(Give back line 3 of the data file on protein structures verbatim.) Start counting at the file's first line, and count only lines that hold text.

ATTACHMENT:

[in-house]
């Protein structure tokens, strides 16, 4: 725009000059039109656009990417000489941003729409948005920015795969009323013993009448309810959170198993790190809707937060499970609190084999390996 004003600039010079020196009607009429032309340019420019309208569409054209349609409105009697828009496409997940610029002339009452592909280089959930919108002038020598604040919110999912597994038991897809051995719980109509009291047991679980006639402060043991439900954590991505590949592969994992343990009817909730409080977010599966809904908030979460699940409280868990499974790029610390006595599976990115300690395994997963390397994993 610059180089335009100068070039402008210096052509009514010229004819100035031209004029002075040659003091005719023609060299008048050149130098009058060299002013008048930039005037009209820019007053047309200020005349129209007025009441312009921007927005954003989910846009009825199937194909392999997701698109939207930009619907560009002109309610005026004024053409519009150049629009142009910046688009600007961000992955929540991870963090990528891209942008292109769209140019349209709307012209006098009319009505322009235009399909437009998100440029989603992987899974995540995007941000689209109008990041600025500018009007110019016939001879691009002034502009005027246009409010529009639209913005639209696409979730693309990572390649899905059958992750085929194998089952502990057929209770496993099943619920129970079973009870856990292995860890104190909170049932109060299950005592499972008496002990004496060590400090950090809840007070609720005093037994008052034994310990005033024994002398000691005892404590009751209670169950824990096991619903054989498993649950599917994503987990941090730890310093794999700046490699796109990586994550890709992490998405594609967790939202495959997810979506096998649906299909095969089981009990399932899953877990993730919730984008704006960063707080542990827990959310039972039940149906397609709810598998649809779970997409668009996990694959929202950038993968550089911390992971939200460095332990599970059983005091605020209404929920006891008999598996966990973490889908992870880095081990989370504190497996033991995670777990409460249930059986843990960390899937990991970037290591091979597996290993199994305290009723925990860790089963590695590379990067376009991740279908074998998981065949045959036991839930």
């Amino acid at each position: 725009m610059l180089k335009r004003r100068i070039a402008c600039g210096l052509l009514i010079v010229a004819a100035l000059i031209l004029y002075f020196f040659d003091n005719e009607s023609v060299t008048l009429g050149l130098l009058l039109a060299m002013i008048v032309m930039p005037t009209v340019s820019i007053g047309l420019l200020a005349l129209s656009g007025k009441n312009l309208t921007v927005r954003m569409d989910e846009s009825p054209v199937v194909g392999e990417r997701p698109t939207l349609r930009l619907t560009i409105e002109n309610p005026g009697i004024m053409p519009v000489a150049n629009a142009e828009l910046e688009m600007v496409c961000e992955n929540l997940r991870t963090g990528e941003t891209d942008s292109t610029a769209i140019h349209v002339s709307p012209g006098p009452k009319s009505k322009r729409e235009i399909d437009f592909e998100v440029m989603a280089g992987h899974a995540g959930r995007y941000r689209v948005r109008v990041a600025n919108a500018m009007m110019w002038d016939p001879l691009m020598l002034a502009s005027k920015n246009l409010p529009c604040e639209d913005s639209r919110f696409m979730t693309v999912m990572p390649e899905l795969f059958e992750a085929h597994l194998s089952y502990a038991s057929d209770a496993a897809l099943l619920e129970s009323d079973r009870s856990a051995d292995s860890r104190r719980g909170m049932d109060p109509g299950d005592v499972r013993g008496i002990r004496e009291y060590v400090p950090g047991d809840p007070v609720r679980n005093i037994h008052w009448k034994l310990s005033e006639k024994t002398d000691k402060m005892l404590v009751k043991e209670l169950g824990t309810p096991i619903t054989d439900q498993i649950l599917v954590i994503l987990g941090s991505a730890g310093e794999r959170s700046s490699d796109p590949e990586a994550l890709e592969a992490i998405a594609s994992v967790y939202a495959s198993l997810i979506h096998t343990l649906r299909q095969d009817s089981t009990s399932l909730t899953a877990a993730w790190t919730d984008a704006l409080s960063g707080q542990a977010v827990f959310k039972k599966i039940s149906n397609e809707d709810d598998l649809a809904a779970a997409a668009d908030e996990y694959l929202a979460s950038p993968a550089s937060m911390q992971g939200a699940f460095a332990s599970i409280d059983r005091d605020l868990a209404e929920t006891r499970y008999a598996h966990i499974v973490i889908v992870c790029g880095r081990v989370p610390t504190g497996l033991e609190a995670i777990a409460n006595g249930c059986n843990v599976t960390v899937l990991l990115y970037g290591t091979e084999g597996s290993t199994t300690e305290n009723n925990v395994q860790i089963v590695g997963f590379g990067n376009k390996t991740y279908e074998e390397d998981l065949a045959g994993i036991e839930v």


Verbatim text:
């Amino acid at each position: 725009m610059l180089k335009r004003r100068i070039a402008c600039g210096l052509l009514i010079v010229a004819a100035l000059i031209l004029y002075f020196f040659d003091n005719e009607s023609v060299t008048l009429g050149l130098l009058l039109a060299m002013i008048v032309m930039p005037t009209v340019s820019i007053g047309l420019l200020a005349l129209s656009g007025k009441n312009l309208t921007v927005r954003m569409d989910e846009s009825p054209v199937v194909g392999e990417r997701p698109t939207l349609r930009l619907t560009i409105e002109n309610p005026g009697i004024m053409p519009v000489a150049n629009a142009e828009l910046e688009m600007v496409c961000e992955n929540l997940r991870t963090g990528e941003t891209d942008s292109t610029a769209i140019h349209v002339s709307p012209g006098p009452k009319s009505k322009r729409e235009i399909d437009f592909e998100v440029m989603a280089g992987h899974a995540g959930r995007y941000r689209v948005r109008v990041a600025n919108a500018m009007m110019w002038d016939p001879l691009m020598l002034a502009s005027k920015n246009l409010p529009c604040e639209d913005s639209r919110f696409m979730t693309v999912m990572p390649e899905l795969f059958e992750a085929h597994l194998s089952y502990a038991s057929d209770a496993a897809l099943l619920e129970s009323d079973r009870s856990a051995d292995s860890r104190r719980g909170m049932d109060p109509g299950d005592v499972r013993g008496i002990r004496e009291y060590v400090p950090g047991d809840p007070v609720r679980n005093i037994h008052w009448k034994l310990s005033e006639k024994t002398d000691k402060m005892l404590v009751k043991e209670l169950g824990t309810p096991i619903t054989d439900q498993i649950l599917v954590i994503l987990g941090s991505a730890g310093e794999r959170s700046s490699d796109p590949e990586a994550l890709e592969a992490i998405a594609s994992v967790y939202a495959s198993l997810i979506h096998t343990l649906r299909q095969d009817s089981t009990s399932l909730t899953a877990a993730w790190t919730d984008a704006l409080s960063g707080q542990a977010v827990f959310k039972k599966i039940s149906n397609e809707d709810d598998l649809a809904a779970a997409a668009d908030e996990y694959l929202a979460s950038p993968a550089s937060m911390q992971g939200a699940f460095a332990s599970i409280d059983r005091d605020l868990a209404e929920t006891r499970y008999a598996h966990i499974v973490i889908v992870c790029g880095r081990v989370p610390t504190g497996l033991e609190a995670i777990a409460n006595g249930c059986n843990v599976t960390v899937l990991l990115y970037g290591t091979e084999g597996s290993t199994t300690e305290n009723n925990v395994q860790i089963v590695g997963f590379g990067n376009k390996t991740y279908e074998e390397d998981l065949a045959g994993i036991e839930v």